The unit’s major objective is to promote the usage of banks and financial institutions in order to put less pressure on the demand for cash.
The unit is tasked with encouraging the public to use banking facilities for cash transactions. It monitors the business sector’s activities and receives and transmits reports of suspicious transactions to the central bank.
It compiles statistics and gathers information both in the country and out for matters regarding cash transactions. It issues guidelines and directions to financial institutions, traders and commercial entities pertaining monetary and cash policies.
Powers of inspectors
This is particularly important for traders and businesses, which receive and handle cash. Inspectors from the unit are empowered to enter all business premises without notice and demand to inspect business records.
They have a right to interview the proprietor, manager or any employee of the business about any questions related to the company’s systems and cash handling.
In the event of uncertainty over forced disclosure of confidential information, it is best to consult a lawyer first over the rights of the business.
It is an offence to deny unit inspectors access to premises or refuse to co-operate with them and furnish requested information and records.
However, what is prescribed by the Act, it is instructive to remember that basic rights and freedoms prevail. This includes the right to privacy, right to legal representation and freedom from coercion.
Even though traders are compelled to co-operate with unit inspectors, they cannot be physically forced to disclose any information. The RBZ will have to resort to the prescribed measures to obtain any withheld information. They are allowed to confiscate necessary documents in the interests of public safety, public order and for the prevention, investigation or detection of offences.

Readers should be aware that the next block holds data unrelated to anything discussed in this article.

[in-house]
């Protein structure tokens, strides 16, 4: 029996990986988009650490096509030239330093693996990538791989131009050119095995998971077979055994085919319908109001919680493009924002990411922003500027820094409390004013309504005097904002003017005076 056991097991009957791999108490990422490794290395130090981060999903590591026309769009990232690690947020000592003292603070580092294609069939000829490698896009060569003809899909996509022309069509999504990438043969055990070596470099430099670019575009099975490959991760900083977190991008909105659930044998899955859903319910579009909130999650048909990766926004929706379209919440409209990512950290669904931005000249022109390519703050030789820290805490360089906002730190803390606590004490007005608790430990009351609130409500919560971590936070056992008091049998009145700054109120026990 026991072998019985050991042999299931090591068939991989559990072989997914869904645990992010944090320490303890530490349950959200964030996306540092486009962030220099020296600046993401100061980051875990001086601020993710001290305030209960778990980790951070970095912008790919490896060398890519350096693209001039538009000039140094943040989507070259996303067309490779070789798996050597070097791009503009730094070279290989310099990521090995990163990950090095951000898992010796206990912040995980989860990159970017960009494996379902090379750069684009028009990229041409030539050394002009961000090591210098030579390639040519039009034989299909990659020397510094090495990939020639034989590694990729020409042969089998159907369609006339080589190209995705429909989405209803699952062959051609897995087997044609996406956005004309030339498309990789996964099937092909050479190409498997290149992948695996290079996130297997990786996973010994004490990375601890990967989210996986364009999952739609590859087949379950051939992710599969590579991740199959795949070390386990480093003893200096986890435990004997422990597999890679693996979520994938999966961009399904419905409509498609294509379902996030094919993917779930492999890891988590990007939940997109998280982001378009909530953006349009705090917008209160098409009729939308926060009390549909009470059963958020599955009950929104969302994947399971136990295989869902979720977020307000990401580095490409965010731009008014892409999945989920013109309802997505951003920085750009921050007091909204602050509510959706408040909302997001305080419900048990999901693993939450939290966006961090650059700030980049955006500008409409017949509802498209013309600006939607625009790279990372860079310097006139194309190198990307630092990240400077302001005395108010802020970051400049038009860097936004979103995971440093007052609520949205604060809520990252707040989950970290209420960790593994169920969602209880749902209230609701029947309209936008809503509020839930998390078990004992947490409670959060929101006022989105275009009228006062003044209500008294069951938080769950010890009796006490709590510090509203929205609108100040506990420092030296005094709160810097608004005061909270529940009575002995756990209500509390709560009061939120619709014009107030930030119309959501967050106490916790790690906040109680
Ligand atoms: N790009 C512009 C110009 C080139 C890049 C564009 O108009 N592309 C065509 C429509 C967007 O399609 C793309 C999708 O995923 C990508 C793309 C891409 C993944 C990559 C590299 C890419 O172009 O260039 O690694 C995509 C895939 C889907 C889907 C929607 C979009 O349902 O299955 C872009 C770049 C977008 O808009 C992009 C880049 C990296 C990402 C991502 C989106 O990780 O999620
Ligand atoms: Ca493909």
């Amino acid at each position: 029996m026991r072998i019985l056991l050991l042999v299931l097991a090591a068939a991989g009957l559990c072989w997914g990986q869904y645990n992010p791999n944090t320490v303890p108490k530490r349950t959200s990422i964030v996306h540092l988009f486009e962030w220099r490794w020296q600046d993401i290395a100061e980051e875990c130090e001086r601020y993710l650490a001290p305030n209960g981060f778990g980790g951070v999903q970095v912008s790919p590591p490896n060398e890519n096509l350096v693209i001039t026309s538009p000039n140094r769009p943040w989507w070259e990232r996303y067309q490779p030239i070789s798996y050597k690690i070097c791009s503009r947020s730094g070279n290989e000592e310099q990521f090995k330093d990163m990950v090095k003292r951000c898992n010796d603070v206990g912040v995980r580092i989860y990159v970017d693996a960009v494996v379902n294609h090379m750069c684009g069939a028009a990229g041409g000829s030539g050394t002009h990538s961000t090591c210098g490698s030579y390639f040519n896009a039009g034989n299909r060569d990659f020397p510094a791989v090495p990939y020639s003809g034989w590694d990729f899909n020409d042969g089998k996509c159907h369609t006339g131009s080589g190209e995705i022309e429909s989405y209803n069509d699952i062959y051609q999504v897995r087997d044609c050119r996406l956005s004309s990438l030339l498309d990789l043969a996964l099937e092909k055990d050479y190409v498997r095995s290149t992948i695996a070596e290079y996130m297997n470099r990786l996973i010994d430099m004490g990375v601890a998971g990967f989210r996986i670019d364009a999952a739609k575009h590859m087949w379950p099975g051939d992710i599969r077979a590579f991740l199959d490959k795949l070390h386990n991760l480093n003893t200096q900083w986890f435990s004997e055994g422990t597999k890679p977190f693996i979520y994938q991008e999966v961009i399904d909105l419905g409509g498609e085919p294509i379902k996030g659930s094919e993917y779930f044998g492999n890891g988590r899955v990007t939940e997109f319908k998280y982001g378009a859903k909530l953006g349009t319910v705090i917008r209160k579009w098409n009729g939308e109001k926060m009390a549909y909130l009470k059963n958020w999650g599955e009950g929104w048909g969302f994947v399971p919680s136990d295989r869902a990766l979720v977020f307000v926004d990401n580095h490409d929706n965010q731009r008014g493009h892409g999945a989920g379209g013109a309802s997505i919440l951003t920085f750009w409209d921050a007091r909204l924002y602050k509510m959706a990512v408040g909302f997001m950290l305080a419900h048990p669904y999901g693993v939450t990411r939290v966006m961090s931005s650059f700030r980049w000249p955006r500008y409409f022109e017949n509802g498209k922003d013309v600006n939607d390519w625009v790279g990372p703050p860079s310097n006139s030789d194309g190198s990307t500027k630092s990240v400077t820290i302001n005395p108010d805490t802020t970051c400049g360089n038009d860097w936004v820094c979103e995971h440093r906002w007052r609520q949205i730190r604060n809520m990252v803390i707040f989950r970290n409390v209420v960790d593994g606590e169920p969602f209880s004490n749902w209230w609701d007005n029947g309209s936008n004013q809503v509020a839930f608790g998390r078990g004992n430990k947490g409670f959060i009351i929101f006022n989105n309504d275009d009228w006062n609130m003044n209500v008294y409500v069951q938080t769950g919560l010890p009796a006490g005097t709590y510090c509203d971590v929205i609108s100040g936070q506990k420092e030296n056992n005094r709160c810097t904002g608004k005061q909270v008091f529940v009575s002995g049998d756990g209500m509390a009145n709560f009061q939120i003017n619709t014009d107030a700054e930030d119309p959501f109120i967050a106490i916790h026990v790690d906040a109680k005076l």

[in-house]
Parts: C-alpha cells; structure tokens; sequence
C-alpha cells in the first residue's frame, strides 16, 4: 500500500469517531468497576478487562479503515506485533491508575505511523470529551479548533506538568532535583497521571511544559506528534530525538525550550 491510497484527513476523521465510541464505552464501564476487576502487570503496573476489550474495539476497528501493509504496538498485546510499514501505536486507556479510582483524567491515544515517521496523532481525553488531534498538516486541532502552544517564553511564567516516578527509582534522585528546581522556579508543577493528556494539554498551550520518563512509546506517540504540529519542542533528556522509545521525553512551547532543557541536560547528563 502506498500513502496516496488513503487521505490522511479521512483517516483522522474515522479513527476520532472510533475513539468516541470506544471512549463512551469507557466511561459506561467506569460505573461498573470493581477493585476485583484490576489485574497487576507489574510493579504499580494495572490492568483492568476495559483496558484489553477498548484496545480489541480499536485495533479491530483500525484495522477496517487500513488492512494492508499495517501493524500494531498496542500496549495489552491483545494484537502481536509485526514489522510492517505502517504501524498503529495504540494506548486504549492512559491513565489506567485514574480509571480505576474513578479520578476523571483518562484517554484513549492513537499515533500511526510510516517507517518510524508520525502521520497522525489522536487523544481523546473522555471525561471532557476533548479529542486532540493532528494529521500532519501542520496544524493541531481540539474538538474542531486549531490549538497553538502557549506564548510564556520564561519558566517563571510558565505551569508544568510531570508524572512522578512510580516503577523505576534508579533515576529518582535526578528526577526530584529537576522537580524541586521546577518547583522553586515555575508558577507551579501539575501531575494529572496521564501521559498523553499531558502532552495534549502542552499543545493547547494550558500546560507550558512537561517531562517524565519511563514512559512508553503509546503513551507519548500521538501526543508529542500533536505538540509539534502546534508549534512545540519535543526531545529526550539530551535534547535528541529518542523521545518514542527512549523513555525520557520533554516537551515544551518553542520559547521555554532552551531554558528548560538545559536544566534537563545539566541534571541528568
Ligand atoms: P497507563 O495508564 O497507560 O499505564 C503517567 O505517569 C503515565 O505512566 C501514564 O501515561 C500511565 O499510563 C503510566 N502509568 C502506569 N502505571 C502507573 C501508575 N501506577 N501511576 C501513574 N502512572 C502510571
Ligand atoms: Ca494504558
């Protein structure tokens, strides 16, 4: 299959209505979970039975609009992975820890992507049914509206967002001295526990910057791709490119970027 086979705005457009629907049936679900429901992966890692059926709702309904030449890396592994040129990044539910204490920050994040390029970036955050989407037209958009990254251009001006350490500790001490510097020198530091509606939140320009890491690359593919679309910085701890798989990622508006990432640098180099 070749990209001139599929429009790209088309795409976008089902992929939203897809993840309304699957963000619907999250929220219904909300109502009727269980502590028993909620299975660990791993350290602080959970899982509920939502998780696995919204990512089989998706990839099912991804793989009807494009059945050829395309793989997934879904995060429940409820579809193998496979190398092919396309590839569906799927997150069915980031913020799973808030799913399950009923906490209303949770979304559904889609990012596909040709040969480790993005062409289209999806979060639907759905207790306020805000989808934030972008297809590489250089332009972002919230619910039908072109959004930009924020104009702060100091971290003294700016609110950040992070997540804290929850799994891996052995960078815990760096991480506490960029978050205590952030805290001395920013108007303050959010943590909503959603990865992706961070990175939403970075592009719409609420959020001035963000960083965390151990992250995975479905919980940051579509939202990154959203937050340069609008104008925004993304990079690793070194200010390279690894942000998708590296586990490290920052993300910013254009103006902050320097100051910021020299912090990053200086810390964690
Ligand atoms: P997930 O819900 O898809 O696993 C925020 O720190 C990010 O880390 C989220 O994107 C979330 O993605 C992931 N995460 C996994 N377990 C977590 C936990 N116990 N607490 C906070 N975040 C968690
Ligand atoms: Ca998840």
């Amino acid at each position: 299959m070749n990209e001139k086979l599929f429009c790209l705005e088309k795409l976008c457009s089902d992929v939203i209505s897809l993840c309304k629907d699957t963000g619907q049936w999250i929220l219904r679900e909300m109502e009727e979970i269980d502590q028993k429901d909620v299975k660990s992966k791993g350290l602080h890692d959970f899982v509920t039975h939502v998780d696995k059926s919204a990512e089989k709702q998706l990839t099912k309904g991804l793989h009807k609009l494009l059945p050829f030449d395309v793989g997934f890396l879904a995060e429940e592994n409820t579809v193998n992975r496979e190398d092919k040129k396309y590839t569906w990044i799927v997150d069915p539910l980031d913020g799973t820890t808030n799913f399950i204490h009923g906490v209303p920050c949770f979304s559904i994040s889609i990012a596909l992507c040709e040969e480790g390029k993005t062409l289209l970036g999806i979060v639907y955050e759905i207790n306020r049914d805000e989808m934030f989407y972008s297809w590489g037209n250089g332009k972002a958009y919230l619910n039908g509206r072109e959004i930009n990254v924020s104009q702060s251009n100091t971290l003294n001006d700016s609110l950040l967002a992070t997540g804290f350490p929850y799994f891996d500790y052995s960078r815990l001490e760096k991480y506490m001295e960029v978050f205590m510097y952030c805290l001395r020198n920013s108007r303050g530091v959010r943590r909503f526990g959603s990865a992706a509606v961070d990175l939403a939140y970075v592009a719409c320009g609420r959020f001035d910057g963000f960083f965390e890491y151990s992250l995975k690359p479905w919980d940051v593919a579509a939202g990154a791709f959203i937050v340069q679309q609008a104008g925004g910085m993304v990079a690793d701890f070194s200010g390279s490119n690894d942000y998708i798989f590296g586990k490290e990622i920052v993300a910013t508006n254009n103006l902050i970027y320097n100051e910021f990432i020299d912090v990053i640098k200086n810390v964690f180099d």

Section 13 compels all traders and parastatals to keep records clearly showing daily cash receipts and payments. The records are supposed to show details of the payees and the purpose for the payments. Records are also required to be kept for the alternative payment methods used such as point-of-sale, bank transfers, mobile money transfers and cheques. Such records should be kept and produced on demand.
Evidently there is a lot of policing of the business sector. The benefits and purpose of so much interference with business operations remains to be seen.
These are summarised here but are found in detail in the Act. Offences are such as failing to open a bank account, failing to deposit cash, settling debts above $5 million in cash, failing to maintain trading records as required and failing to furnish proof of cash deposits.
When traders commit any of these offences, they can be issued with compliance orders, which are notices calling on them to comply and remedy whatever breach they are deemed to have fallen foul of.
When the breach continues and the compliance order is not heeded, criminal charges may be proffered. We will discuss the legalities of selling cash next week in the conclusion of the discussion of cash offences.
Miriam Tose Majome is a lawyer and a teacher. She can be contacted on firstname.lastname@example.org